Asus Lamborghini VX1 laptop
Zoom, zoom, zoom?
Review It seems that having a laptop stamped with an Italian sports car brand is the in-thing these days. Acer has been hanging around the pit-lane with Ferrari , and Asus has teamed up with Lamborghini to create the VX1. It comes in a choice of black or yellow trim - Lamborghini's corporate colours - although there's more to the VX1 than a cool paint job...
Acer's other team loyalty is AMD, so it's perhaps no surprise Asus has gone with Intel. The VX1 is a Centrino laptop. My review model came with a Core Duo T2500 processor clocked at 2GHz, although models with a Core 2 Duo processor will be available soon, Asus tells me. The chipset is the Intel 945PM, so there's no integrated graphics. Asus has gone for the Nvidia GeForce Go 7400 VX with 512MB of Turbo Cache, which is a souped up version of the GeForce Go 7400 but still far from a suitable solution for gaming on the move. This is rather disappointing considering the Lamborghini badge, and one would think that Asus would've fitted a more powerful graphics chip into the VX1.
The review model also came with 2GB of DDR 2 memory - which is more in line with what you would expect from a top of the range laptop - and a 160GB IDE hard drive. It's disappointing (again) that Asus hasn't gone for SATA here - the machine's chipset supports it - as this is quickly becoming the norm on new notebooks. The optical drive is a super-multi DVD writer which handles all the common formats and DVD-RAM. It's not the fastest drive out there and it's not, alas, a slot-load unit.
The optical drive is mounted on the left-hand side of the chassis alongside an ExpressCard 54 bay, a four-pin FireWire connector, an infra-red receiver and a standard VGA connector. There's no DVI or HDMI connector, which again is a shame on a machine so clearly targeting the performance end of the notebook market.
The right-hand side is home to four USB 2.0 ports spread out along the length of the laptop; a multi-format memory card reader that accepts SD, MMC and various Memory Stick formats; a headphone and microphone socket, with optical S/PDIF output inside the latter; and finally a 56Kbps modem and a Gigabit Ethernet connector.
Internally, the VX1 does of course feature an Intel PRO/Wireless 3945ABG tri-band Wi-Fi adaptor, but there's no sign of Bluetooth.
But the most disappointing aspect of the VX1 is the screen. It's standard square, 15in unit with a resolution of 1,400 x 1,050 - high, but only marginally better than on your average notebook display. I'd like to have seen a widescreen display on a machine that's meant to be a cutting-edge model. On the upside, Asus has a zero bright dot warranty, which is a no-quibble replacement service if the VX1 develops even one duff pixel on the display.
The keyboard too was nothing out of the ordinary. The touchpad was large and quite responsive, so no complaints there. Around the keyboard is a metal surround under which the speakers have been hidden towards the front of the laptop. This gives the VX1 a more exclusive feel to it, but it doesn't make up for the machine's shortcomings.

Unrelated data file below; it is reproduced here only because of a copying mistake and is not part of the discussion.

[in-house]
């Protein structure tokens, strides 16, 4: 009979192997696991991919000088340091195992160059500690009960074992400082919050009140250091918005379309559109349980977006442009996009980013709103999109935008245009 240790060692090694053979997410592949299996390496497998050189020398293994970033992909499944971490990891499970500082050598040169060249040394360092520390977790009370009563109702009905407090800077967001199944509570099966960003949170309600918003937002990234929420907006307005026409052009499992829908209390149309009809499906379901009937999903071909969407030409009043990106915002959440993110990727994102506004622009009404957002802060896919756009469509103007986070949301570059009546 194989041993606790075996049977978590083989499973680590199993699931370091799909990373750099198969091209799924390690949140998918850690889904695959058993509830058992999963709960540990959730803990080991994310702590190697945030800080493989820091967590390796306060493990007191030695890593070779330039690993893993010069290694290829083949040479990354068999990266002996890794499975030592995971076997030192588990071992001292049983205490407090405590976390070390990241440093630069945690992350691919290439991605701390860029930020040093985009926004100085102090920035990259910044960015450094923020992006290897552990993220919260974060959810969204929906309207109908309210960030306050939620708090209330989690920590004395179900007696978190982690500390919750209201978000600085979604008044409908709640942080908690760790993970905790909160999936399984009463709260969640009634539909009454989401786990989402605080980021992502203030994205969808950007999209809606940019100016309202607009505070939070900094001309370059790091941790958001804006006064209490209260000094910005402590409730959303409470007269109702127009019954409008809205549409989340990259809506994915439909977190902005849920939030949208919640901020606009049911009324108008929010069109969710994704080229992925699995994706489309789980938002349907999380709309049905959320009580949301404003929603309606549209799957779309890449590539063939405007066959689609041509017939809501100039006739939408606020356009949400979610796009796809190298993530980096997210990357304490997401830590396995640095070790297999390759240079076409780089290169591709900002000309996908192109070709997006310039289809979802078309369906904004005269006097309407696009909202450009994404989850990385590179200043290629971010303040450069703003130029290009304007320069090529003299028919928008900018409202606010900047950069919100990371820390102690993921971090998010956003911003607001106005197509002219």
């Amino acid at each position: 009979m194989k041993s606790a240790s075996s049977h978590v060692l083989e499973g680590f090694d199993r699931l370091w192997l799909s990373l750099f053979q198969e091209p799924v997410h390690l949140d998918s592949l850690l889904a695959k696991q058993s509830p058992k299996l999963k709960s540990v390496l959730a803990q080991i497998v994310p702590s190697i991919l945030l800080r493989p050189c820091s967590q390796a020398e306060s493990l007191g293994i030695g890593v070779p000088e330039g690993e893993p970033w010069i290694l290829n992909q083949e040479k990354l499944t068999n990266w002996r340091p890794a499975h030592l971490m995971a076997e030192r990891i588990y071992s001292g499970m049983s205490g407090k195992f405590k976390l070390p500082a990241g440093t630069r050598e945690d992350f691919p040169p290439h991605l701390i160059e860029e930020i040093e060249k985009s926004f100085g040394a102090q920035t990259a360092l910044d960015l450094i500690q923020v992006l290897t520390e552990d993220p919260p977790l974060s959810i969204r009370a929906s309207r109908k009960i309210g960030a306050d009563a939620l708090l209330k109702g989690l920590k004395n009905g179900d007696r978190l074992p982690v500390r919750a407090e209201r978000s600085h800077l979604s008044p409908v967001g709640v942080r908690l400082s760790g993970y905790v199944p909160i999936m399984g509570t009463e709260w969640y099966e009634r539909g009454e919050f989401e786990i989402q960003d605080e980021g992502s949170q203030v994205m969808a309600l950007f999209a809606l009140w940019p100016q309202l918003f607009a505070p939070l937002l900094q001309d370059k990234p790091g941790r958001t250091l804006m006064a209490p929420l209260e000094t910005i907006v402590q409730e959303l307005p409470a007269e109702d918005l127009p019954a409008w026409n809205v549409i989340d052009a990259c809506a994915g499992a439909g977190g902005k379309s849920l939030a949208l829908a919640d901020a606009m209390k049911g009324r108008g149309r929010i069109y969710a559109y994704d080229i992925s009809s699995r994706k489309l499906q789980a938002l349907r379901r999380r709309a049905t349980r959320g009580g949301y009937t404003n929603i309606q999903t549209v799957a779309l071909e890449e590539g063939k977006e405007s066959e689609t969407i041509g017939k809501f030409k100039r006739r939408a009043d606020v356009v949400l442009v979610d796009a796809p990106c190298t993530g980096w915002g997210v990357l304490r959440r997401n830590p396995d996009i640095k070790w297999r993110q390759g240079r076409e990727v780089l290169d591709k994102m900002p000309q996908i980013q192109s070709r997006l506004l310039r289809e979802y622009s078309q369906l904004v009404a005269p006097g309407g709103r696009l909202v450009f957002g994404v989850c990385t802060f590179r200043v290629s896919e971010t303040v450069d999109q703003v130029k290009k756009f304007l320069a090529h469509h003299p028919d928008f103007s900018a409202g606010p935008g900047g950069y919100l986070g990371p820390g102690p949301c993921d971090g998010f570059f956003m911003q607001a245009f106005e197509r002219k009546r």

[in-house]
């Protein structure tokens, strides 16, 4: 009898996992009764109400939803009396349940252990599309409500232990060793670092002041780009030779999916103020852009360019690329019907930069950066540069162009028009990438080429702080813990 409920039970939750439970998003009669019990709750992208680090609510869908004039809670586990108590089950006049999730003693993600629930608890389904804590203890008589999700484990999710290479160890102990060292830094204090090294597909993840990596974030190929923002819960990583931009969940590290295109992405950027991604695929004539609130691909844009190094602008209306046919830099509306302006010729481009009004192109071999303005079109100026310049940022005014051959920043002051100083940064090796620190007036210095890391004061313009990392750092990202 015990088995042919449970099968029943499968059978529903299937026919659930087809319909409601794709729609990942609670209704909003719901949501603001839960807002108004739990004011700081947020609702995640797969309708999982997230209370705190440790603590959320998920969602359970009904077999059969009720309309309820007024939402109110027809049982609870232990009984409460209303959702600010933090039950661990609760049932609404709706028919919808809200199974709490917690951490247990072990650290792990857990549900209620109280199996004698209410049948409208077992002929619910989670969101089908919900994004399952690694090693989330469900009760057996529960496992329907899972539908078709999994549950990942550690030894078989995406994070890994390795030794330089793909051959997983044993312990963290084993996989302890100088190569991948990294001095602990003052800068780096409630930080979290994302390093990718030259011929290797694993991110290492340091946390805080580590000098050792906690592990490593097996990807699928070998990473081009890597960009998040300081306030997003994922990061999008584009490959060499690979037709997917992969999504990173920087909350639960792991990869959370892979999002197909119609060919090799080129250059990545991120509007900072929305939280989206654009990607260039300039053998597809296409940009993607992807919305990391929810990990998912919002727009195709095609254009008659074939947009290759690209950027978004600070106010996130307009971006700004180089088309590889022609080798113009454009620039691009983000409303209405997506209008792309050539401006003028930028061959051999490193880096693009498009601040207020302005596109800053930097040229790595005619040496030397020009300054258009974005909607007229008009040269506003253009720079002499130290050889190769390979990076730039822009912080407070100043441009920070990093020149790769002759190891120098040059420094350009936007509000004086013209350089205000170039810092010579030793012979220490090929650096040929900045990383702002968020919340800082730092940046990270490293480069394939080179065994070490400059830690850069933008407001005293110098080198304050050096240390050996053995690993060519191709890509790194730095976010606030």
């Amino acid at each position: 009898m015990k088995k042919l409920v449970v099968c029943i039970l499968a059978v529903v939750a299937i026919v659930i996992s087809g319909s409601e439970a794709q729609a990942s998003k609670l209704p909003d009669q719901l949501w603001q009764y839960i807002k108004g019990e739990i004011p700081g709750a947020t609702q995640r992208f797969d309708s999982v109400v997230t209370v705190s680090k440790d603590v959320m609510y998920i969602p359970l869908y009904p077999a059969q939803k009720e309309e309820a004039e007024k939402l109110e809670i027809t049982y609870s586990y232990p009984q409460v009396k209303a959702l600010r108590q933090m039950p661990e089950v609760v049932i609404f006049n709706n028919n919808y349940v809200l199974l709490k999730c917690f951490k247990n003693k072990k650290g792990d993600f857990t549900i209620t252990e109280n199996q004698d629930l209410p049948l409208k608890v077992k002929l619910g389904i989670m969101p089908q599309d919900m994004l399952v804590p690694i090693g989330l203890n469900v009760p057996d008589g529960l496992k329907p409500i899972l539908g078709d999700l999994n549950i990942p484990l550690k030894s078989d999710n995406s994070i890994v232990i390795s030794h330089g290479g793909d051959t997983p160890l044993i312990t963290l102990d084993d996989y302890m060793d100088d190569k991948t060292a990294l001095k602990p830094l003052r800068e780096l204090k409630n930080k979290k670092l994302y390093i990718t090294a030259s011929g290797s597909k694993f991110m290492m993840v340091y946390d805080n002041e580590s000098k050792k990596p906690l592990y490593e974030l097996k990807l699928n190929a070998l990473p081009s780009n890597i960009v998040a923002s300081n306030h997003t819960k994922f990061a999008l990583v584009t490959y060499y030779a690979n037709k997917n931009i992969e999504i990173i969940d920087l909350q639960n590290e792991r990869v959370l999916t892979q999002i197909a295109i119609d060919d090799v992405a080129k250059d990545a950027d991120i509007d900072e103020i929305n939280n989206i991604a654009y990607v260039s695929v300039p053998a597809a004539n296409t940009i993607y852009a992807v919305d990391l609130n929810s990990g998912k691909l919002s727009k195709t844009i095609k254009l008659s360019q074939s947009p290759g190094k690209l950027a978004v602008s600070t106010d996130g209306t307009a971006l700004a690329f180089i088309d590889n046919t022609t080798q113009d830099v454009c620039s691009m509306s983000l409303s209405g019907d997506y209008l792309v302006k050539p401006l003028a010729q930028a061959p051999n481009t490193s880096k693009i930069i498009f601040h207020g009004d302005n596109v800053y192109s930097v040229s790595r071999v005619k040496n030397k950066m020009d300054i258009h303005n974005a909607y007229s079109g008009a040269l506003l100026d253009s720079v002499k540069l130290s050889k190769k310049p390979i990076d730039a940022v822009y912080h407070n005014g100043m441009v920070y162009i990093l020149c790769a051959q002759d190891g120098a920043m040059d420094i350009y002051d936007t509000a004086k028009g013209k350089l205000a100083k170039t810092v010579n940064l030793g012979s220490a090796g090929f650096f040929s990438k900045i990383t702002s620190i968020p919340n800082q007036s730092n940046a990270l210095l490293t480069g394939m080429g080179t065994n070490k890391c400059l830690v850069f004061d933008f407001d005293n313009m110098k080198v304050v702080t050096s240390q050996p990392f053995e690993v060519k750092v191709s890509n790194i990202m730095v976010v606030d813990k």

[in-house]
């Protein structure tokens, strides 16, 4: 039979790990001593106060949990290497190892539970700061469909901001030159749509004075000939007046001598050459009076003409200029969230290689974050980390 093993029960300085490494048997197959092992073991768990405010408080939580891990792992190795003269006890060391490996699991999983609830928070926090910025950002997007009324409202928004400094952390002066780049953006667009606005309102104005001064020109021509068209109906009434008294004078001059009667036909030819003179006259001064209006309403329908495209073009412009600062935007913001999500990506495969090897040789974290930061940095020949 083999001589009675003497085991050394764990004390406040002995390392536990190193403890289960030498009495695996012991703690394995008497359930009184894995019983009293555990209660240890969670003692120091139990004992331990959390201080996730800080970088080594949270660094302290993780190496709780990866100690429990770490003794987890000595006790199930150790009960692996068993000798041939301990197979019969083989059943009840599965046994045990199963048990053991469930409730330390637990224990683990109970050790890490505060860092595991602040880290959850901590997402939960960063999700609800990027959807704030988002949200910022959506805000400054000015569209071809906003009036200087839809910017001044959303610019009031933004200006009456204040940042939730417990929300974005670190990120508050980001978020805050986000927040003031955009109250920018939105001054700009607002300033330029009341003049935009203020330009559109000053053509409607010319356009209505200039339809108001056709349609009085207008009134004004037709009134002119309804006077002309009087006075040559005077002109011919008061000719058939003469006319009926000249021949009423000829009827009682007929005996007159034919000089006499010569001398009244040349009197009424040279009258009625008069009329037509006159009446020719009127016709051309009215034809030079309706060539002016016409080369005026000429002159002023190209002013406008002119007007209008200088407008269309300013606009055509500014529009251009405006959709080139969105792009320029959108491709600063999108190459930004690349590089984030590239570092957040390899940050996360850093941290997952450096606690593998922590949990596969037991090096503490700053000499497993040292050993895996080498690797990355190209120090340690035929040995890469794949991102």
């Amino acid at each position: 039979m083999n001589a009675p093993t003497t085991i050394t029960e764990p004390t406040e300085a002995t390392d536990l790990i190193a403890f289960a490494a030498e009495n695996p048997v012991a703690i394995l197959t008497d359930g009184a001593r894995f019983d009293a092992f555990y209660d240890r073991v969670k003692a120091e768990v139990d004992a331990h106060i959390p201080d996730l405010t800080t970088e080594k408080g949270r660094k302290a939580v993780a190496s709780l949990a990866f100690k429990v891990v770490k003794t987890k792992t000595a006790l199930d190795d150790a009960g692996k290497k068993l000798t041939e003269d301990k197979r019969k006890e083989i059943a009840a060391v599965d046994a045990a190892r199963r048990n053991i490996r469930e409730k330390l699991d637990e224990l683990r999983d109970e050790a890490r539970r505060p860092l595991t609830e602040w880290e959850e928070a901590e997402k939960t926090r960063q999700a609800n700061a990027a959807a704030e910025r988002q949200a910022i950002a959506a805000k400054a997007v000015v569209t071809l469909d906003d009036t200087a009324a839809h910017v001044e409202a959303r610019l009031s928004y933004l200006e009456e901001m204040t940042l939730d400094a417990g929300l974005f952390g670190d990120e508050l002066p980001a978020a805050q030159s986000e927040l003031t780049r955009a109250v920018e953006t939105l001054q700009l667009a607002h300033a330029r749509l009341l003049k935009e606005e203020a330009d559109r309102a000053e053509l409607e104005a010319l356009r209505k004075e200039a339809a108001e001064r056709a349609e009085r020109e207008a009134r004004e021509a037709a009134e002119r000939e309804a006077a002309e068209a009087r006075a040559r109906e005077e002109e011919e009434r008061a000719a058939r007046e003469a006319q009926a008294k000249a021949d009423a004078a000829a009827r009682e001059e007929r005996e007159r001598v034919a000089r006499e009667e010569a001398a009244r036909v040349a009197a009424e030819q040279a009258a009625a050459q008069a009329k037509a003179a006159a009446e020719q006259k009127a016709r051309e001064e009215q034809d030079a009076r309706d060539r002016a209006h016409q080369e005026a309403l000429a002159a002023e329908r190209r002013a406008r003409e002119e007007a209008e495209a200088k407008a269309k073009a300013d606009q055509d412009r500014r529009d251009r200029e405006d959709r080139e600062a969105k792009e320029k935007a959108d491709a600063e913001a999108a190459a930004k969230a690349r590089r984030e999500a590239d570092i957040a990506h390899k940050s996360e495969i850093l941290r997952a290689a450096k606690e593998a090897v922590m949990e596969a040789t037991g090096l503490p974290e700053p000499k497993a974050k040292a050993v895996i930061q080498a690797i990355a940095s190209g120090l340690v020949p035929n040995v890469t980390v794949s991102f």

Thanks to the square display the VX1 is also rather large - 33.1 x 27.2 x 2.6cm - but it's not terribly heavy at 2.4kg, at least not compared to many other laptops with 15in displays. However, one gripe I had with it during usage was the very noisy fan - and this was during simple word processing or web browsing tasks, too.
The VX1 ships with a carbon fibre-look laptop bag as well as a Lamborghini branded zip-up carrying pouch. This is a nice bonus, but again doesn't make up for the shortcomings.
How do they compare?
|Lamborghini vs Asus: at a glance|
Top speed 315kmph
Acceleration 0-100kmg in 4.2s
Engine 10 cylinder, 4 valve
Weight 1430kg (minus fuel)
Dimensions 4300 x 1900 x 1165mm
Top speed 2GHz
3D Acceleration 2246 3Dmarks
Engine Intel Core Duo
Graphics Nvidia GeForce Go 7400 VX
Weight 2.4kg (minus battery)
Dimensions 331 x 272 x 26mm
However, the VX1's battery life is quite impressive, with no less than 3h 25m in MobileMark 2005's battery test. The DVD playback test resulted in one minute short of three hours, so you should be able to watch a full-length movie on the VX1 without a problem.
The Core Duo processor means that there's plenty of processing power and 2GB of memory helps here as well as you can see from the performance numbers. However, a 3DMark05 result of a mere 2,246 shows that the GeForce Go 7400 VX just isn't powerful enough for serious gaming.
But the final insult really is the price tag. The VX1 will set you back around £1,679, which can hardly be considered cheap, especially in the era of sub-£500 machines. It's only £20 cheaper than Acer's Ferrari 5000 and offers a slightly better battery life, but it proved slower than the rival machine in every test bar PCMark 05's CPU benchmark. And the Acer comes with far more bundled goodies.
Saying that, the VX1 isn't a terrible laptop. Had it been rather less expensive and without the high-end pitch inherent in the the Lamborghini branding. Core 2 Duo models are in the pipeline, but even at the same price, they won't make this a must-have notebook.
The Lamborghini brand stands for luxury, speed and performance, but price aside, the Asus VX1 fails to deliver on the promise. It's not a bad machine, but neither is it the laptop equivalent of its famous namesake. ®